It seems like Italians suffer from the same syndrome as Buridan’s donkey, at least when it comes to thinking about health.
Indeed, our research data clearly shows that interviewees want two things from those responsible for their health: scientific and technological advances resulting from continual research and experimentation on the one hand, and humane treatment, a personal relationship and individual attention on the other. So, you say, what’s so strange about that? Shouldn’t combining the two be right at the heart of modern medicine?! I completely agree, but it seems that for the “public” it is not so easy to reconcile these two aspects. Scientific research and technology are seen as “dehumanising”, capable of turning patients into little more than guinea pigs. The human relationship seems to be perceived as born from values and sentiments that run contrary to cold, clinical science. There is therefore a risk of confused expectations regarding health institutions (e.g. hospitals, but also individual “professionals”). In the end, contrasts are made, for example, between public and private, where the private guarantees more humane treatment and individual attention (when paid for), while the public offers more machinery and technical competence at the expense of a disregard for patients.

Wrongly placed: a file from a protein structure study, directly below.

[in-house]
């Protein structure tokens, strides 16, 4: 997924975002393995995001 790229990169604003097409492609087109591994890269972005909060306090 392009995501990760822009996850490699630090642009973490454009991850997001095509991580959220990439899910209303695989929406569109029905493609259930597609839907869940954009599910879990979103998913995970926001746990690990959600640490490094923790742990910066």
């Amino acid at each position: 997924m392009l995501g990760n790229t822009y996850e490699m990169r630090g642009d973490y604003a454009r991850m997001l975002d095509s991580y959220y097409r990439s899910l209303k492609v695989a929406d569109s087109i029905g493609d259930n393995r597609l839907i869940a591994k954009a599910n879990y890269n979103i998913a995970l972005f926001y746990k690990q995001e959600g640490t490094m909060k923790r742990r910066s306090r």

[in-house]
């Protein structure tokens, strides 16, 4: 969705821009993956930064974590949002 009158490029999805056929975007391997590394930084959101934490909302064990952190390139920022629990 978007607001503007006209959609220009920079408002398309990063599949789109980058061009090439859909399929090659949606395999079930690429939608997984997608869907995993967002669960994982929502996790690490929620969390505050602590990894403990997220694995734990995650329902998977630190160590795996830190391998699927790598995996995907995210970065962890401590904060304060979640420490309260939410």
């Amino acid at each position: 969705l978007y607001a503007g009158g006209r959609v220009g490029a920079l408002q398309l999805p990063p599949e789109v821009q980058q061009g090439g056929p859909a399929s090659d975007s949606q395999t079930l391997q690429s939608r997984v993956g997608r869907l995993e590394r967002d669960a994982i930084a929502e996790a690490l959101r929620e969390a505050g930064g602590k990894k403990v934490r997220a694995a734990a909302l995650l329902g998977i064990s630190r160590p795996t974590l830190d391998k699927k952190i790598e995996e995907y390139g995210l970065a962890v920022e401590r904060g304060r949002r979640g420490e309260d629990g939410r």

So, we can see how in the characteristics of healthcare professionals and institutions these two sides continually reappear, in hope of finding a synthesis: for example, private rooms in public hospitals or the great luminary who is still “ever so kind”. And we also see that both people’s searches for information and word-of-mouth in this sector always contain references to both of these aspects.
In your opinion, is the same thing happening in the English-speaking world?